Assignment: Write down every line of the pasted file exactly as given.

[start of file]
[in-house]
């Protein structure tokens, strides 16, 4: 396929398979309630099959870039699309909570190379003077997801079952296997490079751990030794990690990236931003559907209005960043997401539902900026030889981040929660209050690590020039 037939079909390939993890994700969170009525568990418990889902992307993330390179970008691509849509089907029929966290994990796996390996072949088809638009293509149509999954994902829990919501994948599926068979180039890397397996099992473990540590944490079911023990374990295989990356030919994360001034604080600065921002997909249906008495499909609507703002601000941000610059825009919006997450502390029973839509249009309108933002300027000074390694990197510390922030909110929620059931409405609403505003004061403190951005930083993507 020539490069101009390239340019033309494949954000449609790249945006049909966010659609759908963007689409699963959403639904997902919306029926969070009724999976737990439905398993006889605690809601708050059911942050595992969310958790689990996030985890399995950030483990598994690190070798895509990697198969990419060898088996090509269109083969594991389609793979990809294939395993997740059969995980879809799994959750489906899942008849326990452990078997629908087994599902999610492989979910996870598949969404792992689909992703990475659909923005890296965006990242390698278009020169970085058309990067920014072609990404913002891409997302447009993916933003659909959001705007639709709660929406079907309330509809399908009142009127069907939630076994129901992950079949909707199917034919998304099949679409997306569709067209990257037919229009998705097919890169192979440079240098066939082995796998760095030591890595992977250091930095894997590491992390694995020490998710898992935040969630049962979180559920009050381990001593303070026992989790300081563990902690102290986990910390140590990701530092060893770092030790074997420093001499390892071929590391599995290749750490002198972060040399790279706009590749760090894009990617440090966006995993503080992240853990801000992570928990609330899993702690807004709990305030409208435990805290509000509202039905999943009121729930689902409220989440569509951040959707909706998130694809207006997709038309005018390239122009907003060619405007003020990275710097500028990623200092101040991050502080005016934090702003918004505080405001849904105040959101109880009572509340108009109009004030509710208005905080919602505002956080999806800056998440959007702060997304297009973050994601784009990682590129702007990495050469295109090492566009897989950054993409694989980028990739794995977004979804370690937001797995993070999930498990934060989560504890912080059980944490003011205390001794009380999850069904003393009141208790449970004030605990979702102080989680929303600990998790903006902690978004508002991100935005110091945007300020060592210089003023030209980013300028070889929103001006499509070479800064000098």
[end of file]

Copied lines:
[in-house]
């Protein structure tokens, strides 16, 4: 396929398979309630099959870039699309909570190379003077997801079952296997490079751990030794990690990236931003559907209005960043997401539902900026030889981040929660209050690590020039 037939079909390939993890994700969170009525568990418990889902992307993330390179970008691509849509089907029929966290994990796996390996072949088809638009293509149509999954994902829990919501994948599926068979180039890397397996099992473990540590944490079911023990374990295989990356030919994360001034604080600065921002997909249906008495499909609507703002601000941000610059825009919006997450502390029973839509249009309108933002300027000074390694990197510390922030909110929620059931409405609403505003004061403190951005930083993507 020539490069101009390239340019033309494949954000449609790249945006049909966010659609759908963007689409699963959403639904997902919306029926969070009724999976737990439905398993006889605690809601708050059911942050595992969310958790689990996030985890399995950030483990598994690190070798895509990697198969990419060898088996090509269109083969594991389609793979990809294939395993997740059969995980879809799994959750489906899942008849326990452990078997629908087994599902999610492989979910996870598949969404792992689909992703990475659909923005890296965006990242390698278009020169970085058309990067920014072609990404913002891409997302447009993916933003659909959001705007639709709660929406079907309330509809399908009142009127069907939630076994129901992950079949909707199917034919998304099949679409997306569709067209990257037919229009998705097919890169192979440079240098066939082995796998760095030591890595992977250091930095894997590491992390694995020490998710898992935040969630049962979180559920009050381990001593303070026992989790300081563990902690102290986990910390140590990701530092060893770092030790074997420093001499390892071929590391599995290749750490002198972060040399790279706009590749760090894009990617440090966006995993503080992240853990801000992570928990609330899993702690807004709990305030409208435990805290509000509202039905999943009121729930689902409220989440569509951040959707909706998130694809207006997709038309005018390239122009907003060619405007003020990275710097500028990623200092101040991050502080005016934090702003918004505080405001849904105040959101109880009572509340108009109009004030509710208005905080919602505002956080999806800056998440959007702060997304297009973050994601784009990682590129702007990495050469295109090492566009897989950054993409694989980028990739794995977004979804370690937001797995993070999930498990934060989560504890912080059980944490003011205390001794009380999850069904003393009141208790449970004030605990979702102080989680929303600990998790903006902690978004508002991100935005110091945007300020060592210089003023030209980013300028070889929103001006499509070479800064000098």